Is it worth paying for a small second screen on your? Based on some time with the HP Omen X 2S and its six-inch 1080p touchscreen above the keyboard, I’d give it a big, fat… maybe. Thus far, the 2S strikes me as a well-designed, fast 15-inch system that’s surprisingly light (though I’ve just been toting , so maybe its 5.2-pound heft is relative). And being able to monitor Slack while I game at work is always a big plus. But the implementation makes it obvious that these multiscreen designs are still rough around the edges.
The 2S’s second display is for watching a stream, chatting, listening to music, killing time waiting for a match or monitoring your system stats via the command center. To Windows it looks just like a second monitor, which means you can drag any window down to it and display any type of content.
As I suspected when HP launched the laptop, the small touchscreen isn’t in a great spot for a lot of uses unless you put the laptop on a tilted stand; to watch video or read messages you have to pretty much loom over the keyboard. It’s crisp and bright with a good viewing angle, but that’s not the same as being able to tilt a phone or tablet to put it anywhere you want in your line of sight.
The‘s second screen is in the same location, but that laptop’s hinge lifts the base, which tilts the screen to a slight angle which seems a little better ergonomically.
It’s not as bad as I expected, though. The occasional loom to check Slack or Discord provided a nice back stretch. And it really is perfect for monitoring system stats, for example. Because it’s a normal window that can use the mouse as well as touchscreen controls, it’s a lot easier to scrub through walkthroughs — don’t judge me — to find the exact spot where you’re stuck without the frustration of fat-fingering the timeline.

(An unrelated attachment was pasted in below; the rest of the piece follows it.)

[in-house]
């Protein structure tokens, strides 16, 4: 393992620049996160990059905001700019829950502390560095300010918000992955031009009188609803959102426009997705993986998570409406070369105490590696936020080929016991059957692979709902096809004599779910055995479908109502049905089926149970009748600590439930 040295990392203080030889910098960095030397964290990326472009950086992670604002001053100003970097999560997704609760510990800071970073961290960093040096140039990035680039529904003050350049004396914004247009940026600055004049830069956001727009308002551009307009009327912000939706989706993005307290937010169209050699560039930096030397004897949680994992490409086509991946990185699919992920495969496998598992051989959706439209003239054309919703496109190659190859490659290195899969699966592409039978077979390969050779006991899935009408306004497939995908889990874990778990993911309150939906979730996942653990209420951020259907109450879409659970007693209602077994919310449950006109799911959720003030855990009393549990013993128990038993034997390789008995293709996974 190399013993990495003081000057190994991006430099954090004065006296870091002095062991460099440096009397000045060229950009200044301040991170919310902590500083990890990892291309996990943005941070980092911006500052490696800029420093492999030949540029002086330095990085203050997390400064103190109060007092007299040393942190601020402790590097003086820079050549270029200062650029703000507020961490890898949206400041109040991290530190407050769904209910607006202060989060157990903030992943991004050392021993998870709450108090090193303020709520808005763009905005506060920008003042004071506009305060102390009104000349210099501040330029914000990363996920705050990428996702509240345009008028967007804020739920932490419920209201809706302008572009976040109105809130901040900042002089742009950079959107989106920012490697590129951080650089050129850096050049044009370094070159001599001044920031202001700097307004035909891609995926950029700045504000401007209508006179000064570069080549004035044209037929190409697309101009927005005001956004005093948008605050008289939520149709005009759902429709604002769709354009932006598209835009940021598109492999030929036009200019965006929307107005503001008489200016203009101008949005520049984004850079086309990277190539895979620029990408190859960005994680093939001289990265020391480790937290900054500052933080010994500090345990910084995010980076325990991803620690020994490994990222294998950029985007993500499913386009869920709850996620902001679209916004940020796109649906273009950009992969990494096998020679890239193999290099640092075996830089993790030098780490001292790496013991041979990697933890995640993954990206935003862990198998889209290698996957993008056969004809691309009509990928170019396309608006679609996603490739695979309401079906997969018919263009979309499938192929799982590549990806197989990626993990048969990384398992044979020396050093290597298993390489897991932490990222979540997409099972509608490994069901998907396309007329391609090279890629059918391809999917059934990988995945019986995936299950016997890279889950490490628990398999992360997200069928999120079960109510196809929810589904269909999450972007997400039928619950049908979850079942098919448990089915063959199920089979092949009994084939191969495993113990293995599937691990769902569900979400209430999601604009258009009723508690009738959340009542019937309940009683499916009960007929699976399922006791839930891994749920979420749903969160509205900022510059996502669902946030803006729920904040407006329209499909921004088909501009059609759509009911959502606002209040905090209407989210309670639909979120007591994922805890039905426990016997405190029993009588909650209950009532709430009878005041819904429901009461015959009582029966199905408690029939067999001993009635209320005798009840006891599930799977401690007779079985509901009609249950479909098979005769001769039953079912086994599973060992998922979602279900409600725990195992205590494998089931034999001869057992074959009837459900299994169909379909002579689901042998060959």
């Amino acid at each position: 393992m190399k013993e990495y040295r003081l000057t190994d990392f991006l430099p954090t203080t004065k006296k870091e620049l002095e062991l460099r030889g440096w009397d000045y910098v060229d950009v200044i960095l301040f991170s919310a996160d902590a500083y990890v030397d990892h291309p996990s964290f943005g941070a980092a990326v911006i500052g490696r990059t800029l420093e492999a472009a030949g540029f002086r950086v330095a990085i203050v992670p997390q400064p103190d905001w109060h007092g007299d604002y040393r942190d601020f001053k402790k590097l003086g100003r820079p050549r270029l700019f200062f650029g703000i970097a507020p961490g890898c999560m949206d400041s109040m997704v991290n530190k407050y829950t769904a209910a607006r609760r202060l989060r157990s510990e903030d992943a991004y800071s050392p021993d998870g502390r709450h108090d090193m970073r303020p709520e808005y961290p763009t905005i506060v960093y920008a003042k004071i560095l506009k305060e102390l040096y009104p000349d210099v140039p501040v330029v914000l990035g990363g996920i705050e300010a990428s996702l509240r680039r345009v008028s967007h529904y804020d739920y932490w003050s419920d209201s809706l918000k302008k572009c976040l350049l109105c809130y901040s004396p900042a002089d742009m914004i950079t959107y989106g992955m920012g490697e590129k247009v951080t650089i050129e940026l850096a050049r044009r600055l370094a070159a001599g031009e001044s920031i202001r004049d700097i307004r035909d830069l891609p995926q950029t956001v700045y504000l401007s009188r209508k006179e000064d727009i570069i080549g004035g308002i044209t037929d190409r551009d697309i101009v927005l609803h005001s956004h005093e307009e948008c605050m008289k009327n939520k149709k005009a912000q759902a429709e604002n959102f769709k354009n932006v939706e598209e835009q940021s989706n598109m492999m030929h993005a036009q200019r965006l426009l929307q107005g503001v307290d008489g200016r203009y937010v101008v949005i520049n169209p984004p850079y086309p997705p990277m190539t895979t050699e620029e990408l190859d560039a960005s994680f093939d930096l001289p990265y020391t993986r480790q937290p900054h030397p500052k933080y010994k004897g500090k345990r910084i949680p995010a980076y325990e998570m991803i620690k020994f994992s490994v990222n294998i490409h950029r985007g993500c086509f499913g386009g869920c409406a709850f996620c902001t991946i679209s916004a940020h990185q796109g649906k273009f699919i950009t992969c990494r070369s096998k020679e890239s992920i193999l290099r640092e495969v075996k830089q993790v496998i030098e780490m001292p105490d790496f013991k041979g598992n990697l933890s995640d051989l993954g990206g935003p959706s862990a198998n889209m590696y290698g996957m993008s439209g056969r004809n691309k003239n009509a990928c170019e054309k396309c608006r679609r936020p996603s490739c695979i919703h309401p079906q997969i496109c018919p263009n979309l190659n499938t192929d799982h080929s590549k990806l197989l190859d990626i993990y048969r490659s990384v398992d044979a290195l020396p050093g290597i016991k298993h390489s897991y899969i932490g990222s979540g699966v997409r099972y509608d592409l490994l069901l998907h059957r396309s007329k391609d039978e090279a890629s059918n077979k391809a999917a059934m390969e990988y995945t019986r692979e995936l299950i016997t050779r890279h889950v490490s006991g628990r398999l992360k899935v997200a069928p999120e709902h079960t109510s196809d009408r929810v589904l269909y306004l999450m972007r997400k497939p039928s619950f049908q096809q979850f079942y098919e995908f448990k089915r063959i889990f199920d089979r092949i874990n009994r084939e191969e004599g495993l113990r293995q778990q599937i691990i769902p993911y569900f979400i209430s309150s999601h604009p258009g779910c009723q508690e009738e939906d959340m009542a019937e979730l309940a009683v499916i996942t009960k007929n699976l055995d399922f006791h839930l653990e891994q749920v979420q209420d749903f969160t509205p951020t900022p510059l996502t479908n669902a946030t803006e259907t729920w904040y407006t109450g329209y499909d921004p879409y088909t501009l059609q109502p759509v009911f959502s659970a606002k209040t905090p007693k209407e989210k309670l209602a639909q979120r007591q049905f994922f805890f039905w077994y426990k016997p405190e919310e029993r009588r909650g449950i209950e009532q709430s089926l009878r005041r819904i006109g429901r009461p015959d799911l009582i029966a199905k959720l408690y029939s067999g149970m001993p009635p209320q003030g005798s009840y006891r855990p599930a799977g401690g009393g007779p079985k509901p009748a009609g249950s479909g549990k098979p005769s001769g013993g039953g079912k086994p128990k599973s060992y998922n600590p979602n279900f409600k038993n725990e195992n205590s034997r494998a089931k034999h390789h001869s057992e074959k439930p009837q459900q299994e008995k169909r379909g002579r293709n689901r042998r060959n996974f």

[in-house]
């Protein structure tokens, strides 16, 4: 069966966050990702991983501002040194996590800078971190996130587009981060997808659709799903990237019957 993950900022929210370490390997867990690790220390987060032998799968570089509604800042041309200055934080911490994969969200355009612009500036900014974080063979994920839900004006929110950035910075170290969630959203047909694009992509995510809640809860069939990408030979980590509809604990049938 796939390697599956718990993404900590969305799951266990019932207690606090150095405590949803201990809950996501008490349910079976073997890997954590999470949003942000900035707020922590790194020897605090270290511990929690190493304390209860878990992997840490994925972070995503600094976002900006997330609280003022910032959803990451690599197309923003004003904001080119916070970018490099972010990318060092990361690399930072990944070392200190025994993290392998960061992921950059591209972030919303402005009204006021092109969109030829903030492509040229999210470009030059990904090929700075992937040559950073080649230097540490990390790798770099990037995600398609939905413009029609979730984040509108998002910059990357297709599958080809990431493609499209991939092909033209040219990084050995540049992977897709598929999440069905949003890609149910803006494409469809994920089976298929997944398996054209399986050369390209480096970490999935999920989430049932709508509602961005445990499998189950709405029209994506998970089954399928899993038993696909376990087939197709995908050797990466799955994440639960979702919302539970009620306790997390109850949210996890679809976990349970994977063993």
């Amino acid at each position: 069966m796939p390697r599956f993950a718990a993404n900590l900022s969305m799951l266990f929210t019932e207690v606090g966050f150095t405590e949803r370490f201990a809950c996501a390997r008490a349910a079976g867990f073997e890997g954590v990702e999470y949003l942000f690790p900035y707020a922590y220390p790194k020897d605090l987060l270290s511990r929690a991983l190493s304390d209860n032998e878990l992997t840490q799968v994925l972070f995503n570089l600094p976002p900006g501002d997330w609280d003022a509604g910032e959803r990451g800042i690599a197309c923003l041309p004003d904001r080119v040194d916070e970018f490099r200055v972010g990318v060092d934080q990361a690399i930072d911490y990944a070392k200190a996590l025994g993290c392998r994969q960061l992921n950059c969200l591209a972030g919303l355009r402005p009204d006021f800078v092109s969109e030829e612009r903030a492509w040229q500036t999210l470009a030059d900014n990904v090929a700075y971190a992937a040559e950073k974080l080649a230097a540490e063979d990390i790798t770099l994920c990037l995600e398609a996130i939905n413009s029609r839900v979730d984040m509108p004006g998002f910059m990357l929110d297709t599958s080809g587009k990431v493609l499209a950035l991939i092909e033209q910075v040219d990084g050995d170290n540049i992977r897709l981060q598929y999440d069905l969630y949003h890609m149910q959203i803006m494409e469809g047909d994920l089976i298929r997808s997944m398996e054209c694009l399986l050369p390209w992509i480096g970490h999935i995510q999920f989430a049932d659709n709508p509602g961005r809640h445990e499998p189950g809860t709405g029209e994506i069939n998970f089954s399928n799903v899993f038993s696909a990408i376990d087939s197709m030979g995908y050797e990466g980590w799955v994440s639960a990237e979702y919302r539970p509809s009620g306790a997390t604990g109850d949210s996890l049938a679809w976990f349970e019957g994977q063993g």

The Command Center integration with the second screen is a bit disappointing. When you pop it into the smaller display, it scales back the features you can access. For instance, you can’t see or configure peripherals and lighting there. I just wanted to see the charge level of themouse and that required toggling back to the big screen.
You can also use it to pin and magnify a section of the screen, a feature dubbed “screen mirroring.” Sadly, it’s a lot less useful than it sounds.
To set it up, you run the game and are prompted to draw a rectangle around the area of the screen you want to mirror; a mini-map is the most obvious example. It uses the coordinates of that rectangle to pull the contents from that area in the graphics memory and display it on the second screen. If the area you’ve selected is smaller than the second screen, then it gets scaled up to fill it, which essentially magnifies it.
But there are a bunch of drawbacks. For one thing, it doesn’t work with first-person shooters, because they can’t relinquish control of the display to HP’s software for you to delineate the area. The laptop’s screen is pretty low-resolution, 1,920 x 1,080, so not much will render so small that you’d benefit by magnifying it a bit and placing it out of your view; since it mirrors, you don’t save any space onscreen or move it out of the way. In fact, if you relocate the section you’re mirroring — such as swapping the map and the shop in Dota 2 — you have to redefine the mirrored area.
The second screen also consumes battery, though we’re still testing so I don’t know how exactly how much of an impact it has. But the Omen X 2S is a gaming laptop, so don’t expect to be running on battery much, anyway.
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